Basically NAT is being a huge pain in the ass for me because the tiny NAT table of my modem/router keeps filling up all the time and then I can't get any packets through for several minutes (this happens for example every time I ping a lot of servers).

Now, I only have one computer so I don't need NAT and I want to get rid of it. I have 1 public IP from my ISP.

I've done some research and it seems one way to do this is to have the modem act as a bridge and use Windows to establish a PPPoE connection. But one problem, PPPoE requires an username/password from the ISP. And I don't think my ISP even supports PPPoE since all the modems they hand out are configured to use IPoE (ENET ENCAP) that doesn't require any kind of credentials to make a connection.

I have tried to simply turn off NAT from my modem, but then my computer loses internet connection. I've done some research and apparently it is because I'm using my LAN IP to send packets to the ISP which then drops them (because my modem is no longer changing the source ip of the packets).

I've tried to send packets using my public IP as the source, but got no responses. Is my modem dropping the responses instead of broadcasting them to my computer in the LAN?

But anyway, my ultimate question is, is there any way to not use NAT and still have an internet connection? Only one computer, only one public IP. And if so, how

  • the usual workaround is to just reboot the router every so often. Dumbing the router down to pure modem mode would not require the next machine to provide PPPoE info, as the modem would still do that, but it would require another [better] router/firewall (which would still be doing NAT, only more efficiently), as a Windows workstation is really not equipped to do that well.
    – Tetsujin
    Dec 31 '14 at 16:34
  • All depends on the ISP, if they do DHCP then all you would have to do is plug your ethernet connection in from the ISP to the back of your machine and make sure you ethernet adapter is set to use DHCP. If it's PPPoE you must have configured the modem long ago with the username/login, also ISPs like to use MAC addresses of their modems to set lease reservations, you may need to duplicate the MAC address of the modem on your machine to get the DHCP request. Lots of different factors at play here.
    – Optichip
    Dec 31 '14 at 16:38
  • I really wouldn't recommend hanging a Win desktop straight onto the 'raw' internet. Win firewalls are not exactly industrial grade
    – Tetsujin
    Dec 31 '14 at 16:40
  • @Tetsujin You write "Dumbing the router down to pure modem mode would not require the next machine to provide PPPoE info, as the modem would still do that, " <----- Obviously it's not "pure modem" mode if it is doing PPPoE. I have a router-modem and when I put it in bridge mode, it doesn't do PPPoE.
    – barlop
    Dec 31 '14 at 17:02
  • Your research re PPPoE is spot on. You can go online without NAT and with a public IP given to your computer(not necessarily that secure but you can). I'm not that familiar with IPoE, googling "IPoE in Windows" gets no results. But if it is an alternative to PPPoE then I wouldn't see why Windows couldn't have an application that does it. Perhaps your ISP knows? Have you spoken to them?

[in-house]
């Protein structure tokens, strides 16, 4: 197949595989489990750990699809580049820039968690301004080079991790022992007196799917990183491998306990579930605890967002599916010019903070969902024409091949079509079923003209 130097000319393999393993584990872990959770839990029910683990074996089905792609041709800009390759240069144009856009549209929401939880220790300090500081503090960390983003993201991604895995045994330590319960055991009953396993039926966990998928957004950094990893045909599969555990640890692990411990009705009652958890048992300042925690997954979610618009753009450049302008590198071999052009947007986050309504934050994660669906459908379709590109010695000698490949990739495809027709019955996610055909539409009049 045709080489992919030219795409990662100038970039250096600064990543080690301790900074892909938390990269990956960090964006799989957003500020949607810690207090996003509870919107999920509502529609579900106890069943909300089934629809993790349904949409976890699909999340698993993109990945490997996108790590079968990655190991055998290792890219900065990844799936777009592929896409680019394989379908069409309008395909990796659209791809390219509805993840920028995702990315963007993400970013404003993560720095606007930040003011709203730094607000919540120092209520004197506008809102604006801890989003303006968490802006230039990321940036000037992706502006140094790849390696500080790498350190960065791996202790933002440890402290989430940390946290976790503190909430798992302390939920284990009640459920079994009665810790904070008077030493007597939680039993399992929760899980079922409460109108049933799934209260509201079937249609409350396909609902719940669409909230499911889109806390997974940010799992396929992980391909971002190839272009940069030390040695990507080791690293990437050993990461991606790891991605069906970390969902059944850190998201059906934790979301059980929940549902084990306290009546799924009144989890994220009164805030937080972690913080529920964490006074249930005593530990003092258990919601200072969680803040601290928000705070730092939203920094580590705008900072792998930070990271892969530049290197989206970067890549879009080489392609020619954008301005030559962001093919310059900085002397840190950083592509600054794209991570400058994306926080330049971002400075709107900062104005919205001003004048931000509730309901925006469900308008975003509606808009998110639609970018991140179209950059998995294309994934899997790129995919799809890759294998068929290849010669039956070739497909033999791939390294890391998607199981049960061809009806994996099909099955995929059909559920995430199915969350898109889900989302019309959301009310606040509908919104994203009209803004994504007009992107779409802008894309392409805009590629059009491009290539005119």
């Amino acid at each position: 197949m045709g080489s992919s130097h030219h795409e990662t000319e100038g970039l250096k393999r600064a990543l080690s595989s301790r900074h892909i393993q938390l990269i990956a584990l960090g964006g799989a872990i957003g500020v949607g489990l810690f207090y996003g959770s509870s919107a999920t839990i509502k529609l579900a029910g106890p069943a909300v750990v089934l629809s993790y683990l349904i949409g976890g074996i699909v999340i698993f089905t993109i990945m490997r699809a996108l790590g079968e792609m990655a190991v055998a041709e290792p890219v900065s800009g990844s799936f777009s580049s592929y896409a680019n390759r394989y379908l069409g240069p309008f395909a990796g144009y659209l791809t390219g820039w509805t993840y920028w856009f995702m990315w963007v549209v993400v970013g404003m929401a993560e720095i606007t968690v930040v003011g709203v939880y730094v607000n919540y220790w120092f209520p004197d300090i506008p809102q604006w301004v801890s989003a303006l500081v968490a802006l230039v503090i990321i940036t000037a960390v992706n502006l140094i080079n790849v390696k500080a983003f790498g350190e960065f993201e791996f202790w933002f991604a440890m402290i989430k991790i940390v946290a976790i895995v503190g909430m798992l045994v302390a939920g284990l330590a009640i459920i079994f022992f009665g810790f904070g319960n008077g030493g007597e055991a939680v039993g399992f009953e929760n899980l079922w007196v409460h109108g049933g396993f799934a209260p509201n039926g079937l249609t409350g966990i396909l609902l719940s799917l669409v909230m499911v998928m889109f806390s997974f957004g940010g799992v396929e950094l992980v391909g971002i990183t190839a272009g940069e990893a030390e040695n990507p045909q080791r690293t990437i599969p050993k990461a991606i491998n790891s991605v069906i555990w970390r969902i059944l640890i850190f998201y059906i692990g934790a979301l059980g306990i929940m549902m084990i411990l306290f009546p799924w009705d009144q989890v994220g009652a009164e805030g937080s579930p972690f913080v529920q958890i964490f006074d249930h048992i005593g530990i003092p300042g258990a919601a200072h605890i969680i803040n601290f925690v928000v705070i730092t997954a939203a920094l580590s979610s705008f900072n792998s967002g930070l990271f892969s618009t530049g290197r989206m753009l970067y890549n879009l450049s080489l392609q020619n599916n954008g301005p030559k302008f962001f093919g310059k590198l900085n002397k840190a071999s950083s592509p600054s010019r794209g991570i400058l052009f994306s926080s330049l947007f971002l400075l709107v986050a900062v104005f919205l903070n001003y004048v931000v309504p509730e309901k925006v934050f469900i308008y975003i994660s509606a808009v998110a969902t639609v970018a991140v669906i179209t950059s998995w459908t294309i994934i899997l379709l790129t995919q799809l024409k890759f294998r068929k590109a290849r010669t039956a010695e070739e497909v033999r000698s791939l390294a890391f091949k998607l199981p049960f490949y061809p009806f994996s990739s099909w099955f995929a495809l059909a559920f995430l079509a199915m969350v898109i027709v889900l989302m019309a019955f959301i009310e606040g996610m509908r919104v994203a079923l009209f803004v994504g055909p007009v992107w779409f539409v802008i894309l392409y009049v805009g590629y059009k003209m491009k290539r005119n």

– barlop
    Dec 31 '14 at 17:06

Got it working by setting the modem-router into bridge mode, and then using ipconfig /release and ipconfig /renew to request an IP for my machine from the ISP's DHCP server.

Important: I had to initially disable the windows firewall before using ipconfig /renew, or the request would time out.

  • Looks like a PEBCAK to me. Bridge mode was mentioned, you don't address the logging in in your answer, which you asked of in your question. You asked about IPoE being an issue. State what makes you think it is doing IPoE? Your router doesn't even mention IPoE though does mention PPPoE and PPPoA zyxel.com/uk/en/products_services/p_660hw_series.shtml?t=p
    – barlop
    Jan 1 '15 at 7:48
  • @barlop I didn't have to take any extra steps to log in. I'm not using PPPoE/A so I don't need to use any username or password. My router is set to use RFC 1483 for bridging.
    – user404
    Jan 1 '15 at 12:56
  • Okay, makes sense I suppose. Unfortunate that it was just you missing a basic troubleshooting network step unrelated to the specifics of IPoA. But fine
    – barlop
    Jan 1 '15 at 15:41

You can disable NAT on your ISP provided gateway if it allows "ip passthru". Basically the ISP provided gateway device will "passthru" the public ip to a single device on your internal network plugged into the gateway.

If this one device the IP is passed to is a Linux box, then that box will have a public ip. if you put a second NIC in it, you can then "masquerade" however many devices behind it you desire by using iptables. in effect the Linux box will have a public ip, and be "nat'ing" for all the devices behind it. (actually, using PAT, as there is only a single public IP)

This means you can have a Linux workstation with a public ip, and still dozens of machines on a private LAN behind it. the workstation is effectively a masq'ing firewall.

Although this is how you do it, I would recommend against it.

  • sounds like you are describing what is also called bridge mode but then what device is going to do the PPPoE or in his case, the "IPoE"?
    – barlop
    Dec 31 '14 at 17:44
  • My gateway has no ip passthrough option :/
    – user404
    Dec 31 '14 at 18:05

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